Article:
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Obesity in Dogs

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Is Your Dog Overweight?

If your dog is overweight, talk to your veterinarian. Your veterinarian can recommend an ideal weight range for your dog and help formulate a safe and effective weight loss plan.

Begin by evaluating your dog’s food. Check the label; has it been formulated according to AAFCO standards? Your veterinarian can recommend a weight loss diet that ensures your pet receives the right balance of  protein, carbohydrates, and other nutrients, while supporting successful weight loss.

Nutritional counseling from your veterinarian, along with daily exercise, can help your dog successfully lose weight and live a long, active life.

Obesity is on the rise, and not just for humans. Dogs are increasingly overweight and even obese. In the United States, an estimated 43 million dogs are overweight or obese - that’s over half of all dogs! And it is not just dogs in the United States that need to lose a few pounds - canine obesity is also a problem in Canada, Europe, Australia and other countries worldwide.

Canine obesity increases the risk for osteoarthritis, insulin resistance, diabetes, high blood pressure, heart and respiratory problems, kidney disease, some types of cancer, and cranial cruciate ligament injury. Thanks to these increased health problems, overweight dogs face a decreased life expectancy of up to 2.5 years.

Even if your dog is just a couple pounds over his ideal weight, those few pounds could make a big difference to your dog's health. For example, a 7lb Pomeranian is considered to be a “healthy” weight and the equivalent of a 145lb, 5’ 4” human female. An extra five pounds on the Pomeranian, however, is the equivalent to a 249lb female, which is more than 100lbs over the female’s ideal body weight. Just a few extra pounds really will make a big difference for your dog’s health.

Why are so many dogs overweight? Unfortunately, some pet owners are literally killing their dogs with too much food and too many treats! For example, only one ounce of cheese for a 20 pound dog is the equivalent of 1.5 hamburgers for the average woman! While dog owners may never intentionally mean to hurt their pet, overfeeding, lack of exercise, and poor dietary choices have led to a pet obesity crisis.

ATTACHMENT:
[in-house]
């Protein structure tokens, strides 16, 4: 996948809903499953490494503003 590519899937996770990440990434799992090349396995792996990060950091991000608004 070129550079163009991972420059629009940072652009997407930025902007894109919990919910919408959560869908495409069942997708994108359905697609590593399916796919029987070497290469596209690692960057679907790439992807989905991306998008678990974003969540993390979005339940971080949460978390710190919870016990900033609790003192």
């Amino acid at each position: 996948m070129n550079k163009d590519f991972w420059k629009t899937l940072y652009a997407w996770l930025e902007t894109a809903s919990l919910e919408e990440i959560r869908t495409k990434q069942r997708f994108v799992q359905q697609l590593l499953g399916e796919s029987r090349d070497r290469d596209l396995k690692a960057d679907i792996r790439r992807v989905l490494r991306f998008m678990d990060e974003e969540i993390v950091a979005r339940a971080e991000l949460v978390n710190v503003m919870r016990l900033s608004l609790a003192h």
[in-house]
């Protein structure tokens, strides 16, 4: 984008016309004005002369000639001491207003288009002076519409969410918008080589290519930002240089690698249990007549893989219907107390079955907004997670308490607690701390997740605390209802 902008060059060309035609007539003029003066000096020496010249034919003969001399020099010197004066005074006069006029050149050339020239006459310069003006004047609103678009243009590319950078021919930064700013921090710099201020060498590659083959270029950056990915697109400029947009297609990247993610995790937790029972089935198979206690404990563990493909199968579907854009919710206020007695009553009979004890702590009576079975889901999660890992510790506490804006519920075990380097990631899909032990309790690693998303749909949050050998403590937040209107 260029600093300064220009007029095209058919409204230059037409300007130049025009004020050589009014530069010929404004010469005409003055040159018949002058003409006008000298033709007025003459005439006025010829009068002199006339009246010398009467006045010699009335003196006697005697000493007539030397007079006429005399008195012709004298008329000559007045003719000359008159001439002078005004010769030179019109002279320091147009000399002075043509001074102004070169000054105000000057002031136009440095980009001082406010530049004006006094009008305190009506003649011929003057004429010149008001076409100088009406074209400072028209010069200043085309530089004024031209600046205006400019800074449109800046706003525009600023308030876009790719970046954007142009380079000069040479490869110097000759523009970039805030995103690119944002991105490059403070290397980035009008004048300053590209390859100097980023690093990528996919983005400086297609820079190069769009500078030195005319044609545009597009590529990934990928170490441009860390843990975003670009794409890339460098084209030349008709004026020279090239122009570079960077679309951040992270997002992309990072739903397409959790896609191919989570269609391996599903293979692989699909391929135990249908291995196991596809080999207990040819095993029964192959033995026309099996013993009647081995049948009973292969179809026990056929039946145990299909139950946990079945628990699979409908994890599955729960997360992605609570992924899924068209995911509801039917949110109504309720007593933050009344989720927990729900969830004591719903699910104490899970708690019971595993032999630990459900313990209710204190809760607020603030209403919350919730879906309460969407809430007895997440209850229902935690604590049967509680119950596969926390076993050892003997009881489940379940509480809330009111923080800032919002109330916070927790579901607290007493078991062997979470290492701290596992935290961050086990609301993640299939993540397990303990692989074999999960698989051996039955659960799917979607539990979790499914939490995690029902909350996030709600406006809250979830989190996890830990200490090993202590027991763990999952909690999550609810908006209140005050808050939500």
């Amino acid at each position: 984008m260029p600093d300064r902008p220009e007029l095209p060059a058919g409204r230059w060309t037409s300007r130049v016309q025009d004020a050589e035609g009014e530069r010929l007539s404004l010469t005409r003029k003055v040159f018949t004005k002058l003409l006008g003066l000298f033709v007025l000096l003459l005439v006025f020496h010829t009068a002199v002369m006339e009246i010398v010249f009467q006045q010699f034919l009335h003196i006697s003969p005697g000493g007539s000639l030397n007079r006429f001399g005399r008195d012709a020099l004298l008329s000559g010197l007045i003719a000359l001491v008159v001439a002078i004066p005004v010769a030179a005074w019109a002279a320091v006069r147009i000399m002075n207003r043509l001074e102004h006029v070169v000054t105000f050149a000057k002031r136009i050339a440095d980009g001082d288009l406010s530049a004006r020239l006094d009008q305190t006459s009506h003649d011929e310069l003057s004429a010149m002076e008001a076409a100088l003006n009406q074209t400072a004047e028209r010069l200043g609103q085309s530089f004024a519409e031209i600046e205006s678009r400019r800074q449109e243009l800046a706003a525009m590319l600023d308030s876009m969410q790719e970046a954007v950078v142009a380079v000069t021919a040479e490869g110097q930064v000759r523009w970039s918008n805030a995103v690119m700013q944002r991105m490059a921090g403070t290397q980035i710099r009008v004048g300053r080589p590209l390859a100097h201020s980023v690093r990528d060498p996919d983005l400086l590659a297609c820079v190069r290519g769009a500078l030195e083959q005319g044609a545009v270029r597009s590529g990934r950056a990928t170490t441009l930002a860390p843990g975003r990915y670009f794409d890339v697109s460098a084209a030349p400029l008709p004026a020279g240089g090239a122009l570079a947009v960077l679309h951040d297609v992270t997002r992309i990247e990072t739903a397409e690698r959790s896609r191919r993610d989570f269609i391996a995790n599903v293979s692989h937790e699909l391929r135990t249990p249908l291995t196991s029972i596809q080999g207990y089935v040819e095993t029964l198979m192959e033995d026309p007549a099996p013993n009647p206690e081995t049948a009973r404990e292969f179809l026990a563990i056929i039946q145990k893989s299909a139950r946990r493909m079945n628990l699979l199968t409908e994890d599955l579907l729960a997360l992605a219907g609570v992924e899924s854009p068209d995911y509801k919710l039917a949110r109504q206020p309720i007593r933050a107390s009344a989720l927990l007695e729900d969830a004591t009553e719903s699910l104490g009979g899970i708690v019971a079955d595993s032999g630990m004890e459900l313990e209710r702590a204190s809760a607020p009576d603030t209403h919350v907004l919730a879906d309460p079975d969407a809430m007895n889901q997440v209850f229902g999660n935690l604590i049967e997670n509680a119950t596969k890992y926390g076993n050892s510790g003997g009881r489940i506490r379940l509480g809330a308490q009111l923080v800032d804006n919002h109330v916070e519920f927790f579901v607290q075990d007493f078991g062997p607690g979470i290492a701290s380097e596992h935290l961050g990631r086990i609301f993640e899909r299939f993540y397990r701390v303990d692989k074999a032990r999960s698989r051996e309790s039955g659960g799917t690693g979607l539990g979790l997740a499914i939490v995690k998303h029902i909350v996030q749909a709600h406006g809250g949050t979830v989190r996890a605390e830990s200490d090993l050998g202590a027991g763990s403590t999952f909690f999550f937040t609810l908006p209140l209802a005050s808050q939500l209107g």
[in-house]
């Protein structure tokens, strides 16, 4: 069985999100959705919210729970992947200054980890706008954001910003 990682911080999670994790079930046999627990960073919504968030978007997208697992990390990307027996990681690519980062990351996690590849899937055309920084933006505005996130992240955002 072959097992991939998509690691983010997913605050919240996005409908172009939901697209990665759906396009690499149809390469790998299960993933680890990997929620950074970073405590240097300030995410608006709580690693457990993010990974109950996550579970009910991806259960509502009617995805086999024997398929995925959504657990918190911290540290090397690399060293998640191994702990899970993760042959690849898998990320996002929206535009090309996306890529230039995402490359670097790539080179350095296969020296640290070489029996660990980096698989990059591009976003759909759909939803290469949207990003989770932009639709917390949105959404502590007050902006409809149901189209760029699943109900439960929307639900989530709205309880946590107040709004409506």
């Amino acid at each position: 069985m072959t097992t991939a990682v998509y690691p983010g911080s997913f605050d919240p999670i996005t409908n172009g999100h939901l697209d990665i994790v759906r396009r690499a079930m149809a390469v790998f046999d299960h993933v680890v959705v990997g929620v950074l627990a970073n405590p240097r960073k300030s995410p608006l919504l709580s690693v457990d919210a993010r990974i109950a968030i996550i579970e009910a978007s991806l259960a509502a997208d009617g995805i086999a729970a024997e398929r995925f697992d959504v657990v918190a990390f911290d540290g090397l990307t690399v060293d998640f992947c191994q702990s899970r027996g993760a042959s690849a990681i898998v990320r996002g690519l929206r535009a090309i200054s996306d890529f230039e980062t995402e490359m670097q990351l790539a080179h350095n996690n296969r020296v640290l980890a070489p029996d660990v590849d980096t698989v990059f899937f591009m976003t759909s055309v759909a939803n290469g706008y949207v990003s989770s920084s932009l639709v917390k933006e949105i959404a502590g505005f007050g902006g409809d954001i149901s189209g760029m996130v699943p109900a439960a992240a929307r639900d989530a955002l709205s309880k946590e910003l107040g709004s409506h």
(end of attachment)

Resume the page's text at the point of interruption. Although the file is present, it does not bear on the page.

A lack of outdoor exercise is also a problem. Busy pet owners who work long hours simply don’t have the time to take their dog for longs walks, runs or play fetch. Together, too much food and a lack of exercise is the perfect recipe for dog obesity.

Early intervention will help overweight dogs get healthy. Your veterinarian can recommend the right diet and exercise program to help your dog lose the extra pounds.

Source:

Association for Pet Obesity Prevention

Association of American Feed Control Officials

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Testimonial

Don't take a good vet for granted, that's what I say. I currently live in another state and have taken my 10 year old dog to numerous vets over the years (California, Colorado, Vegas, and then some). Never have I ever received the attention and care I've gotten w/Dr. Hines. Within the past 3 months alone, my dog went to 3 different vets for a horrible and painful skin problem that broke out all over her body.

The first vet: I spent more time ponying up the $175 for the visit than the Dr. spent actually looking at my dog. He performed a woods lamp exam for ringworm. Even without Google or a veterinary degree, I could tell it wasn't ringworm. Thanks for taking my money.
Second vet: "Here's some spray, now here's your bill. Bring her back in two weeks so I can charge you another visit." No tests, nothing.
Between the two, I felt like I got nowhere. No definitive answer on why this affected my dog and the medication given wasn't even for a diagnosed condition. Just some general topical spray. I could have bought it at Petsmart and saved myself the time and money.
Recently, on a visit to Idaho, I planned ahead to bring my dog to the Rupert Animal Clinic. I asked the same questions, had the same concerns and now have different results. Dr. Hines gave me options on what route to take, ran appropriate tests and communicated with me every step of the way (even calling me personally when test results came in). My primary concern was cancer. Our dog is like our child- we'll pay the money if we can keep her healthy and safe. In the future, I've resolved to bring my dog to Rupert Animal Clinic on our annual trip for all of her exams. I know she won't be treated as a little cash cow to exploit an owner's love for pets.

Sung L.
Rupert, ID

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